• Marion, Indiana

News for IWU’s Campus

Indiana Wesleyan University is experiencing a surge of women in STEM, challenging
conventional gender norms in these disciplines.

Women have notoriously been under-represented in the field of science, technology, engineering
and mathematics. IWU’s initiatives and strong supporting beliefs are paving the way for females
in an academic setting.

Dr. Jennifer Noseworthy, associate professor of biology said she is proud to see the
advancements of women in the field of science.

“We have several female faculty representing each area of STEM, and I am hopeful more will
come … but we can’t ignore the fact that there is still an imbalance,” Noseworthy said.

Noseworthy said she hopes to see more women becoming successful, but also does not want to
discredit men’s hard work in the area.

“I just want everyone to be supported in any way that they might need. I don’t think your talent
should be based on your sex,” Noseworthy said.

Noseworthy said she has noticed a difference in culture from other Christian institutions.

“Something that is special is the strong Wesleyan tradition that we have here at IWU. We elevate
women in the role of leadership, which helps as a woman in STEM and as an academic leader,”
Noseworthy said.

Alongside Noseworthy, Jenna DeMichael, a math education major, has had a profound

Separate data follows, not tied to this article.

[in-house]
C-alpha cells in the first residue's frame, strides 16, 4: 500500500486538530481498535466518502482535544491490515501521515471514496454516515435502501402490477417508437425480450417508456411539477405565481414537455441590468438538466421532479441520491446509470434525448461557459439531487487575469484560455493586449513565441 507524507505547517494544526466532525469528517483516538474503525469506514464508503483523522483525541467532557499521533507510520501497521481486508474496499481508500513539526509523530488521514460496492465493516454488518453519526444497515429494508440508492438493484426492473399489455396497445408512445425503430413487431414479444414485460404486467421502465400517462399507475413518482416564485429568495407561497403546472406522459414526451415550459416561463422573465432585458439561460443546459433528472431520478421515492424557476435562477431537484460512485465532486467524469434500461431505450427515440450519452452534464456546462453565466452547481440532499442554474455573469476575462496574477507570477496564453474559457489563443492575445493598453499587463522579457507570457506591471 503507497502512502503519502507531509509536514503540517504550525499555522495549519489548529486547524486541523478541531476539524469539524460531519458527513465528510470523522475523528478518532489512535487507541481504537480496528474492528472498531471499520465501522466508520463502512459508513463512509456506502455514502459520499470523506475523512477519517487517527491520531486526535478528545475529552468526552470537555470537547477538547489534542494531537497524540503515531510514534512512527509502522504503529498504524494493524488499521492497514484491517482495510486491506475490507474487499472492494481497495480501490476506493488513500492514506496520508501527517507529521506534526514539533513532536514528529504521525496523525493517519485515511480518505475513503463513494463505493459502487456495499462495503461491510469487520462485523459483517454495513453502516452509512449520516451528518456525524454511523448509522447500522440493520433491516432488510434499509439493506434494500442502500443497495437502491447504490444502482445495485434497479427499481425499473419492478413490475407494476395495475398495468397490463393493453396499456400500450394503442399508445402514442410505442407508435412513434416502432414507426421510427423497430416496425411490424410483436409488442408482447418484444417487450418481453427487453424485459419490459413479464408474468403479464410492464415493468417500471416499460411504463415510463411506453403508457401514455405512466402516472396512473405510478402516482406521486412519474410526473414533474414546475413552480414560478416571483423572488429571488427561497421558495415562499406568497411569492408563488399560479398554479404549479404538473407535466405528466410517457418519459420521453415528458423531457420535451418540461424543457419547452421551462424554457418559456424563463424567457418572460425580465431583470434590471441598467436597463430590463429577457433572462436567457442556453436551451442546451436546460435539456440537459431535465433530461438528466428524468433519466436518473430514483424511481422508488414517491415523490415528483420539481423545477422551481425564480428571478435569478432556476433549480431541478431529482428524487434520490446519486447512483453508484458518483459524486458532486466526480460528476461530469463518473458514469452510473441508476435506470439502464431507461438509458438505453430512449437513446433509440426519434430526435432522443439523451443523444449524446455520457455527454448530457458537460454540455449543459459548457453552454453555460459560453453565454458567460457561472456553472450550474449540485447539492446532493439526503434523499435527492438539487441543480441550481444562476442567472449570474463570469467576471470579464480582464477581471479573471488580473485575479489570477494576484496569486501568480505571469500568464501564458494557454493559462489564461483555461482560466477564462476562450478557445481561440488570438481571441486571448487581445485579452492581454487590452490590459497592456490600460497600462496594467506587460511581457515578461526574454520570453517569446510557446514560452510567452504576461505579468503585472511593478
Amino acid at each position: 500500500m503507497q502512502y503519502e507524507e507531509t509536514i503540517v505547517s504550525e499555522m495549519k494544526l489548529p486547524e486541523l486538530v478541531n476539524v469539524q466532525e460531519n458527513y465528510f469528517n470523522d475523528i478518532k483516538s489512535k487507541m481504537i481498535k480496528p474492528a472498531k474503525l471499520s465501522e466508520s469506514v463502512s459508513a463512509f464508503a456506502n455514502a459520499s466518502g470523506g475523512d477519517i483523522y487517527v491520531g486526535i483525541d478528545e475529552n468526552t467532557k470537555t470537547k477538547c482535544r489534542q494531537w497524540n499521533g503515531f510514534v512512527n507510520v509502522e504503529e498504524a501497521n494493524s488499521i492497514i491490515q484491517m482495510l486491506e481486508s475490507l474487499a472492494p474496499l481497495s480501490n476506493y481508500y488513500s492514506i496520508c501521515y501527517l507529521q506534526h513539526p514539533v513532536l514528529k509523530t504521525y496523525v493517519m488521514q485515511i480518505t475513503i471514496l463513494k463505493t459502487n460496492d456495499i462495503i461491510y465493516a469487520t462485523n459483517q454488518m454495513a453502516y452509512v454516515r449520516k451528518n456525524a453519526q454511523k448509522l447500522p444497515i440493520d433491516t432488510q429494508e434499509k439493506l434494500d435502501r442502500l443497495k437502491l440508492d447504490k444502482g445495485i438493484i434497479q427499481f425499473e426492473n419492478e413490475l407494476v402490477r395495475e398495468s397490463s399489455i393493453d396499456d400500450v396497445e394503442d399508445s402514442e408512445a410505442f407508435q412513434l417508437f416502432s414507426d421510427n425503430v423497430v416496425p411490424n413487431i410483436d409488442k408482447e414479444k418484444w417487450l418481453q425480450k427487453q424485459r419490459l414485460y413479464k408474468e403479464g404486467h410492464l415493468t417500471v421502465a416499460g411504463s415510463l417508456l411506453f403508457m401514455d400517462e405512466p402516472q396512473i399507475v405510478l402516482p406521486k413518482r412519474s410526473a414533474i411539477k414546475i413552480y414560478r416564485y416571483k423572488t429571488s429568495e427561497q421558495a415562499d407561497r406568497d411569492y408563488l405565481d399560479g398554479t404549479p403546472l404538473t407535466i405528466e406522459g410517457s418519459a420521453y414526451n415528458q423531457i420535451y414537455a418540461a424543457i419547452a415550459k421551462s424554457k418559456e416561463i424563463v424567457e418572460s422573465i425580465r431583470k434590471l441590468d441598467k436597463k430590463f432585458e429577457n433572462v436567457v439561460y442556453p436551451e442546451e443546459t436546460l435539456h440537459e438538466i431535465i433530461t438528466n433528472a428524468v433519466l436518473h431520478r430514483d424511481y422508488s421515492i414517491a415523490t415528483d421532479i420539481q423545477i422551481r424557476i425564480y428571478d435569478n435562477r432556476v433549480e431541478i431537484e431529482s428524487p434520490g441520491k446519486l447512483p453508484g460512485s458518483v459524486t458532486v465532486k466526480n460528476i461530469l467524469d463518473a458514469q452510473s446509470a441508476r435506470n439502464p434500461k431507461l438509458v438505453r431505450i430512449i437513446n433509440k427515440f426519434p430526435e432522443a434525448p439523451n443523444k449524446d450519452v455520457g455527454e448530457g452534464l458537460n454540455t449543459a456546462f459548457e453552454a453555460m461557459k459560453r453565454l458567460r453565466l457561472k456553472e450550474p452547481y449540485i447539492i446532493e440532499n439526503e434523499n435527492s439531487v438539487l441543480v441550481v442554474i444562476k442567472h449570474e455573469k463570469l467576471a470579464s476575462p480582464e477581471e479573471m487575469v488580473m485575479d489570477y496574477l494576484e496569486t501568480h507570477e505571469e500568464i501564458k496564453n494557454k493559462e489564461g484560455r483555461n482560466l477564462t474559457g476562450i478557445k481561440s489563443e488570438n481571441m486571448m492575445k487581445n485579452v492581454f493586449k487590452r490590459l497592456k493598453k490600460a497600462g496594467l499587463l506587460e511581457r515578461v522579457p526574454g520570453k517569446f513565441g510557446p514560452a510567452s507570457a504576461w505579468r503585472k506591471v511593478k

experience as a woman in STEM.

“I’ve been looked down upon as a woman in math by many professors and teachers who do not
fully appreciate my capabilities. The key is to stay confident and to keep working hard,”
DeMichael said.

DeMichael said it is clear to see how the representation of women has evolved.
“The head of the math department, Dr. Wakeman is a woman and I love her. She is so strong and
is a perfect example of how strong women in STEM can be and how amazing it is to have here at
IWU,” DeMichael said.

DeMichael said the stereotype that math is just for men is inaccurate.

“Women are just as strong and can do the exact same thing,” DeMichael said.

Gracielinn Hill, an exercise science major, said she believes IWU does a great job with women
representation in the field of kinesiology.

“Men and women both equal each other out in this specific field, I would say the faculty is
dominated by women, but the students are evenly balanced,” Hill said.

Hill said she wants IWU to do a better job with training women for the real world.

“Most athletes are men, and as a woman, I want to be better prepared to deal with men to woman
boundaries,” Hill said.

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